While not everything at Ana Sortun’s acclaimed mezze restaurant Sarma is meatless, its Near East inspiration means there are plenty of vegetarian sharing plates to go around. While the menu changes often, the Spanish-influenced Brussels Sprout Bravas and sublime Seven Layer Hummus served with falafel crackers are evergreen standouts. Just save some space for the Loukamades, a kind of Greek beignet with a slew of scratch-made toppings to choose from.
Whether you’ve let your carnivore card expire permanently or are just looking to start the new year with a little more green in your life, the meat-free options at these local spots are sure to satisfy.
In today’s fast-casual golden age, it’s easy for vegetarians to feel left out. A welcome exception is Whole Heart Provisions, an Allston outpost from a former Alden & Harlow sous chef and the owner of Roxy’s Grilled Cheese. Sustenance comes in the form of colorful bowls that begin with a base of grains or leafy greens and get topped with flavor- and texture-enhancing veggies running the gamut from carrot and radish kimchi to Szechuan dukkah. Let your creativity run wild, but don’t overlook excellent sides like Crispy Old Bay Brussels or a Falafel Dog, all of which can be washed down with kombucha on tap.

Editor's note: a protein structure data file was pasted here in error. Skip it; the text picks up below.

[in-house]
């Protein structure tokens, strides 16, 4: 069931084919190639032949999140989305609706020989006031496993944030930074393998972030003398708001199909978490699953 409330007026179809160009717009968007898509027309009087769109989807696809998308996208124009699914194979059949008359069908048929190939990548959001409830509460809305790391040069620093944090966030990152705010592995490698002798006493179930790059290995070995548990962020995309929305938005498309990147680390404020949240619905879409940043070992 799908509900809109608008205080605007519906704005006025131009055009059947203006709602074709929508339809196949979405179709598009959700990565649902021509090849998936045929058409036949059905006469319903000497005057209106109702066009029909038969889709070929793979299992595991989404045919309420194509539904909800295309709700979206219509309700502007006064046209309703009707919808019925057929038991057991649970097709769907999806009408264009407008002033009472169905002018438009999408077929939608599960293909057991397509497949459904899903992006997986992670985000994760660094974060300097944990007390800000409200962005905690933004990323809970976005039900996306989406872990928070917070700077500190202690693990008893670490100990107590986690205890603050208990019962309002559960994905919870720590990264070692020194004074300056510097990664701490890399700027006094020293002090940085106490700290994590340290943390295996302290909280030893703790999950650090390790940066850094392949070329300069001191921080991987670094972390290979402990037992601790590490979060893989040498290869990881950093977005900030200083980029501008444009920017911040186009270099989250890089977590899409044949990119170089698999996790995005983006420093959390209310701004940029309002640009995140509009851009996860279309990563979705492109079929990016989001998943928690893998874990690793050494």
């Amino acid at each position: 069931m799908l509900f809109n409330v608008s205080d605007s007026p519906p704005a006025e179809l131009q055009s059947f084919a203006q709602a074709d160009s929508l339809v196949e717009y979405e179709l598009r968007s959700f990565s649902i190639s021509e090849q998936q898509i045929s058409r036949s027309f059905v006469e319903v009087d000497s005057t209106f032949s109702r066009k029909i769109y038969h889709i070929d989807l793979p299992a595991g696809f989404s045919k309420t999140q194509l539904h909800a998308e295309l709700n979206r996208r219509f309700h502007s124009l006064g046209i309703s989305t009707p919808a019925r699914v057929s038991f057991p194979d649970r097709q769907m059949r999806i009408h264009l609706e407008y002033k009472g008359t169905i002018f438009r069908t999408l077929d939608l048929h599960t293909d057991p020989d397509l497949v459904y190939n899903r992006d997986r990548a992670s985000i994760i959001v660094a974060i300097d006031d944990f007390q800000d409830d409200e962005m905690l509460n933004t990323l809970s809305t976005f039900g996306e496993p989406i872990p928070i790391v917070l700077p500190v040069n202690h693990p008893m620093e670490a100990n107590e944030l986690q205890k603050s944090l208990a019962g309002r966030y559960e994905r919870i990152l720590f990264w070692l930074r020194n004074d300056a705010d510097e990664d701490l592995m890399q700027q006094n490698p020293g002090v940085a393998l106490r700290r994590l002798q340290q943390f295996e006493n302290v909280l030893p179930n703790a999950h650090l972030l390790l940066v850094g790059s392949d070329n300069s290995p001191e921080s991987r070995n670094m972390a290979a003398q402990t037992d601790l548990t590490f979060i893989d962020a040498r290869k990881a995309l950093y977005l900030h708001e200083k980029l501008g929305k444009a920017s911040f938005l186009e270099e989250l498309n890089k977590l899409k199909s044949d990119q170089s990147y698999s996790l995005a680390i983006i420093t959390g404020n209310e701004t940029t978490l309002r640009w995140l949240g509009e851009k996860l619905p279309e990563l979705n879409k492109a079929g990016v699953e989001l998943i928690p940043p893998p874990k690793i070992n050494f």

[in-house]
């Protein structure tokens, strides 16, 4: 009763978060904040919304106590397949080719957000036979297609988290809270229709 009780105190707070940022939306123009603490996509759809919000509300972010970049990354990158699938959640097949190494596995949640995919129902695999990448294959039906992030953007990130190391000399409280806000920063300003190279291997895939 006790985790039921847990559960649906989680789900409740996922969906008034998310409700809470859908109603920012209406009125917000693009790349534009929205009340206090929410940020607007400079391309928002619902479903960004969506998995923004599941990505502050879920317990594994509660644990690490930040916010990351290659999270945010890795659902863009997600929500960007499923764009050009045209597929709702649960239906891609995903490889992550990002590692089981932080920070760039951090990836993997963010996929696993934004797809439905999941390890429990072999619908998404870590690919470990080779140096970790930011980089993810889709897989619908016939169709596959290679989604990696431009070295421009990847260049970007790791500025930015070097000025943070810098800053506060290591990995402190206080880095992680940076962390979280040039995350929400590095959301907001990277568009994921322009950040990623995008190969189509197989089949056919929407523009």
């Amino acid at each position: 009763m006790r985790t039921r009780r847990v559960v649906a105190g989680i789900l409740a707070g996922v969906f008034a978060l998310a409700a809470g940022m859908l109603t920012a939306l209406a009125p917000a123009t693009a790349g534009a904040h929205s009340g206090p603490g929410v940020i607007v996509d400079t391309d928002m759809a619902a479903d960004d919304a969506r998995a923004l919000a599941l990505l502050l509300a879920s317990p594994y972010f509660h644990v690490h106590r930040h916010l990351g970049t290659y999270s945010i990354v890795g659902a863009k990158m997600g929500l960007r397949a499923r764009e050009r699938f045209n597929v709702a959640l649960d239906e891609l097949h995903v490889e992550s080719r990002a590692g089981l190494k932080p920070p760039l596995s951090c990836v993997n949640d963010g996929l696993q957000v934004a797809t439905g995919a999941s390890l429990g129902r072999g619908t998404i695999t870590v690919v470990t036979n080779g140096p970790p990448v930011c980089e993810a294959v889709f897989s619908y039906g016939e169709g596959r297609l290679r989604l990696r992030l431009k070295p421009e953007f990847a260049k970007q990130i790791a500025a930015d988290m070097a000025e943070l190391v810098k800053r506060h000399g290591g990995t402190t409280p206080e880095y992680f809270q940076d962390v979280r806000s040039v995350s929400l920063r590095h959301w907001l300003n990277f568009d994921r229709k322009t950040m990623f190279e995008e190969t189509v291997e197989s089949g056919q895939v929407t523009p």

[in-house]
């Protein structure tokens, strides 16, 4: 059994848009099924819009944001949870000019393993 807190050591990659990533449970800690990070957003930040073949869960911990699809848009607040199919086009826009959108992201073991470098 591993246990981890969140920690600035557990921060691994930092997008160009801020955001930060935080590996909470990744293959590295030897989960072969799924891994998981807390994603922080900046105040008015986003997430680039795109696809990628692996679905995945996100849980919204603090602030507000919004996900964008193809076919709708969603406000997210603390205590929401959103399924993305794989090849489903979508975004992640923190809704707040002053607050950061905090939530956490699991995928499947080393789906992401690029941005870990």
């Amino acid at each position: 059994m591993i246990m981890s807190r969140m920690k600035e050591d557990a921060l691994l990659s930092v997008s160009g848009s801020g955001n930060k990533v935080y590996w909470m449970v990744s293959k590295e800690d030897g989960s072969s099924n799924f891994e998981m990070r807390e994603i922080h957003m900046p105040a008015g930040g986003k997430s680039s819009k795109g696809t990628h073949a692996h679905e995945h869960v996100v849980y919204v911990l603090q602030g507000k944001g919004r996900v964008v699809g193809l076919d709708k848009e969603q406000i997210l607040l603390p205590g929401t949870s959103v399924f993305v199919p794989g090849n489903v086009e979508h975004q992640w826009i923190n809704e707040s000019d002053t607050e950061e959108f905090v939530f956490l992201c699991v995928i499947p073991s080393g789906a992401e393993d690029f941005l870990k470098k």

Life Alive, a self-described “urban oasis” on Mass. Ave. in Cambridge, has crunchy credentials in spades. Potted plants line the walls, signage appears in papyrus font, and warm bowls and salads have names like The Alchemist and The Mystic Mountain. You’ll have no problem saying these wacky names at the register once you’ve sampled the sesame-ginger sauce or lemon-garlic hummus that gives the grain- or green-packed dishes their powerful flavor punch. Life Alive hasn’t forgotten about your need for healthy liquid sustenance, either: Expect a wide range of smoothies, juices, and kombucha.
Joanne Chang’s Asian street food-inspired restaurant Myers + Chang offers menus catering to a wide variety of dietary restrictions, vegetarians included. And those options have no lack of flavor; expect seriously spicy Cold Taiwanese Dan Dan Noodles and sinus-clearing potstickers with mustard greens and wasabi. Just like your favorite Chinese hole-in-the-wall, plates here are meant for sharing and best enjoyed family-style. So gather a group of like-minded meat abstainers—preferably with a tolerance for spice—and get to work.
Like Sarma, Oleana is not exclusively vegetarian. But there’s a good reason why Ana Sortun’s Mediterranean spot takes its veggie game so seriously: Vegetables and herbs are sourced from a farm owned by her husband. You’ll see them used in dishes that subtly remix classic Middle Eastern flavors, such as Parsnip Hummus and a Spinach Falafel served with colorful beet yogurt. The focus is on small plates, so a bring a crowd that will appreciate the wall tapestries and marble countertops—or a leafy patio in fairer weather.